Theres a few different varieties of Jawfish Yellowhead, Dusky, and Black Cap but they all need a sand bottom for borrowing. They eat meaty foods.

    Mandarins need a 30 gallon or larger well established aquarium. Grow to 4 inches. They need to be fed live Brine shrimp, frozen foods and feeds on other citters like pods.

    Pistol shrimp/Gobie combos are really unique. The shrimp and gobie spend time together in a borrow the shrimp digs.
  12. hooterhead

    hooterhead New Member

    the dwarves are fully fresh. and i haven't seen them mess with anything yet but i haven't put much in there with them. just a fiddler crab and they don't even aknowledge the fact that he is there. i have heard of them eating shrimps though. they do have a beak afterall. they do have a lot of snails in there to keep thier "teeth" worn down on.
  13. Fishfirst

    Fishfirst New Member

    obviously hooterhead you've never seen REAL liverock. I'm sure yours doesn't have macro algae, muscles, sponges and corals on it like MINE and other reefers out there do. Seriously N.O. lighting is not for a FOWLR tank, you end up with dead rock, I've kept "live rock" under N.O.'s before, and they look a WHOLE lot different under my VHO's and MHs'. As for the temperature thing, I kinda gotta laugh. 92 degrees is insaine, does he realize he's depriving his fish of much needed oxygen? Most of the harder corals like LPS would turn to mush in that kind of heat, as would most fish.
    As for the pistol shrimp/goby combo... don't expect them to pair up unless they are paired in the LFS... most don't in the home aquarium. Mandarins unless eating frozen foods need at least 100lbs of liverock to survive long term (to produce enough pods). Maroon clown wouldn't of been my first choice as they can be aggressive, but not a horrible one either. If you find that your maroon bullies the rest of the inhabitants, switch up the decore and he'll probably settle down.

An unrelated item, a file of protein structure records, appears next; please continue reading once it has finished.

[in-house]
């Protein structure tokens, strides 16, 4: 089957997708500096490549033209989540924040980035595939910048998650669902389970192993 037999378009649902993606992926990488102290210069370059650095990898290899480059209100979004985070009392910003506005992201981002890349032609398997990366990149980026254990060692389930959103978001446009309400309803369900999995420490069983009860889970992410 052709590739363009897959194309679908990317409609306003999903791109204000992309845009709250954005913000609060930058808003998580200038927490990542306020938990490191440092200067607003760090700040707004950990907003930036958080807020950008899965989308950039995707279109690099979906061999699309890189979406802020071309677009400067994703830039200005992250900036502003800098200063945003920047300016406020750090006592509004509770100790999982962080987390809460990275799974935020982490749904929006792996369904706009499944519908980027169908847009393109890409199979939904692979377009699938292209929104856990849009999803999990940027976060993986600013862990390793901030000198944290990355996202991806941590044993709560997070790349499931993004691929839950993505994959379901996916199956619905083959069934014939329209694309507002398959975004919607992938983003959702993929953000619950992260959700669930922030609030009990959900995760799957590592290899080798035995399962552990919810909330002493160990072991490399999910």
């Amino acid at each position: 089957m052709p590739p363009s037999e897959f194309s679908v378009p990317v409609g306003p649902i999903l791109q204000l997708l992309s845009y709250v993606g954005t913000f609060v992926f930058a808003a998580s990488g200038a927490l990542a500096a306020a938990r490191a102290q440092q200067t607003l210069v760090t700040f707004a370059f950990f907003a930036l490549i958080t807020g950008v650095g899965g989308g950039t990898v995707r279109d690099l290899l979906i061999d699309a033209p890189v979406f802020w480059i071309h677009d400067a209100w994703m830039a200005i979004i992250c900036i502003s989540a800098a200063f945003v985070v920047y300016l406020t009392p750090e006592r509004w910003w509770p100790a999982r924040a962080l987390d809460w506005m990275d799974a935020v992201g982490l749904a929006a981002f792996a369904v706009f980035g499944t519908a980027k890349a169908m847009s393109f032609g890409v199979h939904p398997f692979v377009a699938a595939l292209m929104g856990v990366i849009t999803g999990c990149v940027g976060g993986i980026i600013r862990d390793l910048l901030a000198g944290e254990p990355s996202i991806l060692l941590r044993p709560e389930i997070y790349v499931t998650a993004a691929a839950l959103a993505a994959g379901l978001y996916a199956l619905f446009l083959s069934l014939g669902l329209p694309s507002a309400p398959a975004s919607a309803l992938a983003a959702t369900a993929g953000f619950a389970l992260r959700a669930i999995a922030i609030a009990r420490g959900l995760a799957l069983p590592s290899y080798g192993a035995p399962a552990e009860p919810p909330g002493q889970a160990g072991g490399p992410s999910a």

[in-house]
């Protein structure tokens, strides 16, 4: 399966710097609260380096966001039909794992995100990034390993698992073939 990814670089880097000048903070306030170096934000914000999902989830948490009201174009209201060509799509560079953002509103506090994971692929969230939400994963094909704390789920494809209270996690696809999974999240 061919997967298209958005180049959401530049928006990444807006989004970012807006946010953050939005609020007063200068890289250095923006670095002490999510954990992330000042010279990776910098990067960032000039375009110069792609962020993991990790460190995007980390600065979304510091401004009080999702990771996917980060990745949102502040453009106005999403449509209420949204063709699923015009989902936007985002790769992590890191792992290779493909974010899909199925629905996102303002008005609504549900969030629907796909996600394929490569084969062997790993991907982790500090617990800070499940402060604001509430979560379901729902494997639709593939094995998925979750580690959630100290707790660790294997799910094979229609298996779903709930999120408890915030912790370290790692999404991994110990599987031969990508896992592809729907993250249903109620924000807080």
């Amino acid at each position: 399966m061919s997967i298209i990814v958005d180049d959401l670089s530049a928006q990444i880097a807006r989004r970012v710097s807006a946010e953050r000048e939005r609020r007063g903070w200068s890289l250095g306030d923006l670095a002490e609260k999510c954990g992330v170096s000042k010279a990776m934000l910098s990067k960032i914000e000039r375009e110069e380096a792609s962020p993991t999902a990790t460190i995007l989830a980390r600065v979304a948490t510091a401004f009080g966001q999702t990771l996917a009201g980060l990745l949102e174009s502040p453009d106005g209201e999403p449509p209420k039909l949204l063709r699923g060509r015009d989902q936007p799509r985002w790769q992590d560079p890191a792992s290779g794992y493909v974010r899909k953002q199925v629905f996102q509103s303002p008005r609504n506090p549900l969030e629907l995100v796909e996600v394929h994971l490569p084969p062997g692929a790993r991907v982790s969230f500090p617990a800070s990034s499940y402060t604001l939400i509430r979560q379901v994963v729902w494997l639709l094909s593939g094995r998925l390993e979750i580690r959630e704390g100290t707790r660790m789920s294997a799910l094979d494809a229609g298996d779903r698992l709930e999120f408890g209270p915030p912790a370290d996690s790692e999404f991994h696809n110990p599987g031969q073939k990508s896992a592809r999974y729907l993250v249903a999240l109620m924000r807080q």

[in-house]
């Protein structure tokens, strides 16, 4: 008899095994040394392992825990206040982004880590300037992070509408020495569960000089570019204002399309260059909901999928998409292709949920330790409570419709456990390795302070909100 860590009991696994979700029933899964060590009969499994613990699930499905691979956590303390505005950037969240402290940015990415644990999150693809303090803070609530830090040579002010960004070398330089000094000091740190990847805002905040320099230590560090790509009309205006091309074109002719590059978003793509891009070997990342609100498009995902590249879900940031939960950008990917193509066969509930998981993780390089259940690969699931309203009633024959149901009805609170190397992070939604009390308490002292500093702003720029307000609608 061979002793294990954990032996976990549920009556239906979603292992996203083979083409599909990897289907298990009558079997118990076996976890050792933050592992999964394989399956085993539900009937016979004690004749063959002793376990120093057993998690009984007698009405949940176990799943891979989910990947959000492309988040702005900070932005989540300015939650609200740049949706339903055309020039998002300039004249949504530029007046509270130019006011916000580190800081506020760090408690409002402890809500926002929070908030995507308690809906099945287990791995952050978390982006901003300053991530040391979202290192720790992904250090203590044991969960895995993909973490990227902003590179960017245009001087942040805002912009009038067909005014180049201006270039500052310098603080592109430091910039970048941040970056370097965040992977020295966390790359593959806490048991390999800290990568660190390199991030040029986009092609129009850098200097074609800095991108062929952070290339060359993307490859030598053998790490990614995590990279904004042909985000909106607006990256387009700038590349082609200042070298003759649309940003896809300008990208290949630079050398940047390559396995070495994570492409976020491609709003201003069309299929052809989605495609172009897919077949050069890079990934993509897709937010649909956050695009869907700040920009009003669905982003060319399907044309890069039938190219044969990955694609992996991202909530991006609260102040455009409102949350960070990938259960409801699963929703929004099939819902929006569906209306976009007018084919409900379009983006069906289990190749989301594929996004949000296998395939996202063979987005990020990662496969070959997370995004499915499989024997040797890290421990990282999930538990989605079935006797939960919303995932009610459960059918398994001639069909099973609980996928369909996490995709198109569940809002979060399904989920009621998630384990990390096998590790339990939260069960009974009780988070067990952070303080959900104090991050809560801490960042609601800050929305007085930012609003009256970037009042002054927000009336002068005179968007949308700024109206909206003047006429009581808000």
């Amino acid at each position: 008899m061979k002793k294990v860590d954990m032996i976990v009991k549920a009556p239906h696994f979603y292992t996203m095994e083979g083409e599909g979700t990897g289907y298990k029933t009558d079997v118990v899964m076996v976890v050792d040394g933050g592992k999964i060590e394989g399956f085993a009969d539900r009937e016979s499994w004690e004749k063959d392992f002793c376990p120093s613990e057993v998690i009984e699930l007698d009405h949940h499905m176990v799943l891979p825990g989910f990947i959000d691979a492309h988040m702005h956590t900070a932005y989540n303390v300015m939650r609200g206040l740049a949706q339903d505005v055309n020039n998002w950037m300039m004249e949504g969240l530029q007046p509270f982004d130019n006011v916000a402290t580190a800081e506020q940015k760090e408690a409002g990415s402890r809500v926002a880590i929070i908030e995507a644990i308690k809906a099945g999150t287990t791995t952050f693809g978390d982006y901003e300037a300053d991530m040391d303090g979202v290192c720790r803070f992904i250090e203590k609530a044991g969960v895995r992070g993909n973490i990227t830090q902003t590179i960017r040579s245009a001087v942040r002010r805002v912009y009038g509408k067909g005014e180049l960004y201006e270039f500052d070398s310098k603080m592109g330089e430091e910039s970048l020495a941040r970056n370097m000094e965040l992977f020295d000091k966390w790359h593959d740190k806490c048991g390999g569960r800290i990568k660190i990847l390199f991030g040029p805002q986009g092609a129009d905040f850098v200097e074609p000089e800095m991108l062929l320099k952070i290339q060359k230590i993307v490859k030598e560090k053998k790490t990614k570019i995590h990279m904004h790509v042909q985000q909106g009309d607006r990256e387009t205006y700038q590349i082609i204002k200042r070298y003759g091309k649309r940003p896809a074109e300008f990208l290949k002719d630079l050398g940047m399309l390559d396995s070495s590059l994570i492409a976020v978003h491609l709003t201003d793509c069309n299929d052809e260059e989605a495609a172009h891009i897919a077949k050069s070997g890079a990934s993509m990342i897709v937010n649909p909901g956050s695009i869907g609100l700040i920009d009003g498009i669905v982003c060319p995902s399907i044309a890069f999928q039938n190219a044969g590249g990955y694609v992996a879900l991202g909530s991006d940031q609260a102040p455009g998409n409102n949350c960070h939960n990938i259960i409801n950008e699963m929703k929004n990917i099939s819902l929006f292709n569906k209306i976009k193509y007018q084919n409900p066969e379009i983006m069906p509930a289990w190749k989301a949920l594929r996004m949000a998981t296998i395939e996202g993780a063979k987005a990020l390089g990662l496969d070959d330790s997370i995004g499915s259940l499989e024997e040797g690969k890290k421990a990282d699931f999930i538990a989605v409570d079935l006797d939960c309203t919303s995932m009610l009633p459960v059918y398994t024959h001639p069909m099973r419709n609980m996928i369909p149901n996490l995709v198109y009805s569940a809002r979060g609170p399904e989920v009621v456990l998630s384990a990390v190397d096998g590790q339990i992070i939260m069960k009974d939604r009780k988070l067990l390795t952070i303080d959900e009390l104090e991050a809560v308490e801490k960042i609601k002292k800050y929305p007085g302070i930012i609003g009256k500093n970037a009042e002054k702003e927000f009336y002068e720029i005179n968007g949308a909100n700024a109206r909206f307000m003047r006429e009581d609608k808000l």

14. hooterhead

    hooterhead New Member

    all i have to say is wow and add a little chuckle. you must be one of those people who think that thier way is the only way and if it's not your way then it must be wrong no matter what. how can you be sure what in the hell i have? you don't know me or what's in my tank so how dare you make assumptions on what my tank looks like. no i don't have macro, muscles and sponges but that's thanks to my trigger. he's picked it all off over the last year. and laugh if you want but i've seen the 92 degree reef. it's immaculate. so you need to keep your **** opinions to your self cause you don't know what in the ****l you are talking about.

    and maroons aren't as a ggressive as people usually think. well at least not MINE. but you probably wouldn't know about REAL maroons.

    EDIT: Debates are fine, but please try to keep it civil (that means you too Fishfirst). No personal attacks or name calling. And please watch your language.
  15. Fishfirst

    Fishfirst New Member

    actually I have great experiance with maroon clowns, and for that matter pretty much all fish/inverts/corals in this hobby. I ran a petstore for 3 years here in central wisconsin, and I sold many maroon clowns and I just want to point out that you don't have a big enough tank for any trigger listed in your sig, so I hope you plan on upgrading very soon. They are the most aggressive clown, the second aggressive is probably the tomato followed closely by the cinnemon. I can find several sources that back me up with the high temperature issue
    heres one
    and also a book that I have read lately but I forgot what it is called. "Corals..." something or other but I remember it being one of the most recommended coral books by RC. Also might I remind you that earlier in this thread you suggested a chiller... are you secretly going back on what you said about you can keep the temp up to 92 and still have a successful marine tank?